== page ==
Pygmies (singular: Pygmy) refers to a member of any human group whose adult males grow to less than 150 cm (4 feet 11 inches) in average height or less than 155 cm. A member of a slightly taller group is termed pygmoid. The best known pygmies are the Aka, Efe and Mbuti of central Africa. There are also pygmies in Thailand, Indonesia, the Philippines, Papua New Guinea, Brazil and Bolivia. The Negritos were the earliest inhabitants of Southeast Asia. The remains of at least 25 miniature humans, who lived between 1,000 and 3,000 years ago, were found on the islands of Palau in Micronesia.
The term "Pygmy" is often considered degrading. However, there is no single term to replace it that covers all African Pygmies. Many so called pygmies prefer instead to be referred to by the name of their various ethnic groups, or names for various interrelated groups such as the Aka (Mbenga), Baka, Mbuti, and Twa. The term Bayaka, the plural form of the Aka/Yaka, is sometimes used in the Central African Republic to refer to all local Pygmies. Likewise, the Kongo word Bambenga is used in Congo.
The term pygmy, as used to refer to diminutive people, derives from Greek Pygmaioi via Latin Pygmaei (sing. Pygmaeus), a measure of length corresponding to the distance between the elbow and knuckles. (See also Greek pechus). In Greek mythology the word describes a tribe of dwarfs, first described by Homer, and reputed to live in Ethiopia.
Genetically, the eastern Mbuti pygmies are extremely divergent from other human populations, as well as being the shortest of the Pygmy populations, suggesting they have an ancient indigenous lineage. Their closest relatives appear to be the Hadzabe, who live in the savannas east of the forest and were quite short in stature before heavy recent intermarriage with their taller neighbors. Other Pygmy groups which have been genetically tested are not very distinct from their non-Pygmy neighbors, suggesting either that their indigenous ancestry has been diluted through interbreeding with neighboring agricultural populations, or that they have a different ancestry from the Mbuti. Indeed, the genetic mutations responsible for the short stature of the eastern and western Pygmies are different and unrelated, suggesting that they represent independent adaptations to the forest.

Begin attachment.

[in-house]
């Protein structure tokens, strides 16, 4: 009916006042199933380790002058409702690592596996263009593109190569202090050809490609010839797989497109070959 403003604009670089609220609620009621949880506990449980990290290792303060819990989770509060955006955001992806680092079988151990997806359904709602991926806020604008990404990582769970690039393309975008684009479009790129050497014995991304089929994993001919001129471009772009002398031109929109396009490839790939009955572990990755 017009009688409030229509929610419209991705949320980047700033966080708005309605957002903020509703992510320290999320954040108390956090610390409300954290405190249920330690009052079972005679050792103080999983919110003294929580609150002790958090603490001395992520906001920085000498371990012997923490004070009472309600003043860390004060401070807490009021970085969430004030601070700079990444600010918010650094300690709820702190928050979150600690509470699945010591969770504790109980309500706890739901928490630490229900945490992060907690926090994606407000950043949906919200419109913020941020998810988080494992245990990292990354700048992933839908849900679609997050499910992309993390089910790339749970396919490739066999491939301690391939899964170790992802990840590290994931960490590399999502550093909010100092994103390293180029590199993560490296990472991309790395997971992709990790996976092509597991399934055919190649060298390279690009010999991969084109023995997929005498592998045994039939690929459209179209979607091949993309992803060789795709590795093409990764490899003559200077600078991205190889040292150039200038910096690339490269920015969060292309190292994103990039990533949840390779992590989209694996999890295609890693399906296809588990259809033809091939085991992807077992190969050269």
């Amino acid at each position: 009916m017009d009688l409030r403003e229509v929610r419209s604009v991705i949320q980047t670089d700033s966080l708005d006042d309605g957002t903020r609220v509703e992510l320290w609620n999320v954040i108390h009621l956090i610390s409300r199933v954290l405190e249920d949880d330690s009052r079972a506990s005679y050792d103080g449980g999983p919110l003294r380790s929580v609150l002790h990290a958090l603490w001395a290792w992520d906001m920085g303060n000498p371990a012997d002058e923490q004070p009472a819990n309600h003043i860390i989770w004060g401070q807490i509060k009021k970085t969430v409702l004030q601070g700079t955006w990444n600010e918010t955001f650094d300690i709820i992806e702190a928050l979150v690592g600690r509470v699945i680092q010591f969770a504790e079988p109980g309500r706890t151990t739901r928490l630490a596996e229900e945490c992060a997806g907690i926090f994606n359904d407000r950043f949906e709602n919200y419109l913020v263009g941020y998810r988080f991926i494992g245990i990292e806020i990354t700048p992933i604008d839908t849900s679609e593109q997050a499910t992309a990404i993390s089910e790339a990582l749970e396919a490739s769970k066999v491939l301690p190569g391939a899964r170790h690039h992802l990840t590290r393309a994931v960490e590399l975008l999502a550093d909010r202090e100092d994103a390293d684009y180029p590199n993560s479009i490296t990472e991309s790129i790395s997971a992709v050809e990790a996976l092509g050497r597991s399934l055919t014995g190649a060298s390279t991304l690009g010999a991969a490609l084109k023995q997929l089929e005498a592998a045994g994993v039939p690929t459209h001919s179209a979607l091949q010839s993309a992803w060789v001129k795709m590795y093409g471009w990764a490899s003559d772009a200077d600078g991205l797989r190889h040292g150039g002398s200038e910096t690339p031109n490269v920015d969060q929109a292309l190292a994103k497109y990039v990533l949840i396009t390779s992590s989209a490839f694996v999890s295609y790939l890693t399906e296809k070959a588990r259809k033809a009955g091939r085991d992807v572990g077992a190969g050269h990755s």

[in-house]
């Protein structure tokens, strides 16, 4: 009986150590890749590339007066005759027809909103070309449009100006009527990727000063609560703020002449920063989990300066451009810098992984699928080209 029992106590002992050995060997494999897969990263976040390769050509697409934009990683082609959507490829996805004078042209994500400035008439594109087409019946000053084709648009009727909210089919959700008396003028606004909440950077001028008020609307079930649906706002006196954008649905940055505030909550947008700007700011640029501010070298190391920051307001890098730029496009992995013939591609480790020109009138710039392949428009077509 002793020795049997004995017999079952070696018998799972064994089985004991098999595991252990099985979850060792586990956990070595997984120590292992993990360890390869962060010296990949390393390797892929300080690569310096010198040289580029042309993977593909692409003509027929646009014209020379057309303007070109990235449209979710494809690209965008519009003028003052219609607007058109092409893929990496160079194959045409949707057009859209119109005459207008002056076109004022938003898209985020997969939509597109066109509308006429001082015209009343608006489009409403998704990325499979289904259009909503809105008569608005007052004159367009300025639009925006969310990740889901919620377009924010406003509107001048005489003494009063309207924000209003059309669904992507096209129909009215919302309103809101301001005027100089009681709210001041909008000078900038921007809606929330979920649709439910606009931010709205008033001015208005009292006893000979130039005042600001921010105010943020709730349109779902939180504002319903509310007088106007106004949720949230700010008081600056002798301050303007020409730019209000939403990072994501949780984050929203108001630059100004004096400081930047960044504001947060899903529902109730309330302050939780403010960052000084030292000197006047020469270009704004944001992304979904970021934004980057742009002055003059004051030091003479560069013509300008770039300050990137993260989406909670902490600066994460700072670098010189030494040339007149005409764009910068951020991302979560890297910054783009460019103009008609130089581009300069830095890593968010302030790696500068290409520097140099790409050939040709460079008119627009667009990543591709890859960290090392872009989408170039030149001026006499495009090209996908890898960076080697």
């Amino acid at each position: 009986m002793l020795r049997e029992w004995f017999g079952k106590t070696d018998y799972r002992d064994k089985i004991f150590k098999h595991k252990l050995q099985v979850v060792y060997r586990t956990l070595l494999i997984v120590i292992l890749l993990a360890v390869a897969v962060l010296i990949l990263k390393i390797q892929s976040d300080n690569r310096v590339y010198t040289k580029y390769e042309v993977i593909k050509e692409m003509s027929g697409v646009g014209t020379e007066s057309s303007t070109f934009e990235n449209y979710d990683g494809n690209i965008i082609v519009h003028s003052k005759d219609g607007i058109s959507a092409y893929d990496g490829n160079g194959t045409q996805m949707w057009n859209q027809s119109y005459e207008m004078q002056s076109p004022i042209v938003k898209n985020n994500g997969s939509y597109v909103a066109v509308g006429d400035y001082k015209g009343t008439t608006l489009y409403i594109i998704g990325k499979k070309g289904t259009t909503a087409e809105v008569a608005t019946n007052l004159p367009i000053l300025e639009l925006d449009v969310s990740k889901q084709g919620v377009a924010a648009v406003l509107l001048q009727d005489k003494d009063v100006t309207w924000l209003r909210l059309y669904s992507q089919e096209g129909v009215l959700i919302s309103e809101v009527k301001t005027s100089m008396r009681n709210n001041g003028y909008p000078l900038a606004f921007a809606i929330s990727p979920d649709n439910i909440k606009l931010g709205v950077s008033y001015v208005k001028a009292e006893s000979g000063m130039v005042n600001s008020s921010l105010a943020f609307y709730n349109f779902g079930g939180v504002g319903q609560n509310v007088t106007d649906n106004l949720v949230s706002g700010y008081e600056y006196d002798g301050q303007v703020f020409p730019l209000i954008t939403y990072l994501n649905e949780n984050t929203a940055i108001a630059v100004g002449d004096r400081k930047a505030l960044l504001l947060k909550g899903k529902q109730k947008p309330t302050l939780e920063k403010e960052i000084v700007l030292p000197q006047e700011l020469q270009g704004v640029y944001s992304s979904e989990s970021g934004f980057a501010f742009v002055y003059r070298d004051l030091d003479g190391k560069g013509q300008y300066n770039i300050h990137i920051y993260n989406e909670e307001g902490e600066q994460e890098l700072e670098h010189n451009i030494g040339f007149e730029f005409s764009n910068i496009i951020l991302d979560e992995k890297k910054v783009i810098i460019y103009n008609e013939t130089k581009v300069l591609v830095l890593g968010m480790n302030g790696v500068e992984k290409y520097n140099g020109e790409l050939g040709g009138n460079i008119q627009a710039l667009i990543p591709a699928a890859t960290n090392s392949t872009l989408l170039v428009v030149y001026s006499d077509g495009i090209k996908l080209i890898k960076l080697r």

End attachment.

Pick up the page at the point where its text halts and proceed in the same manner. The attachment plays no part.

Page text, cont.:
There are a number of "Twa" populations along the southern border of Angola and neighboring countries, living in swamps and deserts far from the forest. They are little studied, and it is not known if they are indigenous to the area or more recent migrants from the forest.
Various theories have been proposed to explain the short stature of pygmies: lack of food in the rainforest environment, low calcium levels in the soil, the need to move through dense jungle, as an adaptation to heat and humidity, and most recently, as an association with rapid reproductive maturation under conditions of early mortality.
Ultraviolet light levels are very low in rainforests. This might mean that relatively little vitamin D can be made in human skin, thereby limiting calcium uptake from the diet for bone growth and maintenance. This could lead to the evolution of small skeletal size, that is to a "pygmy".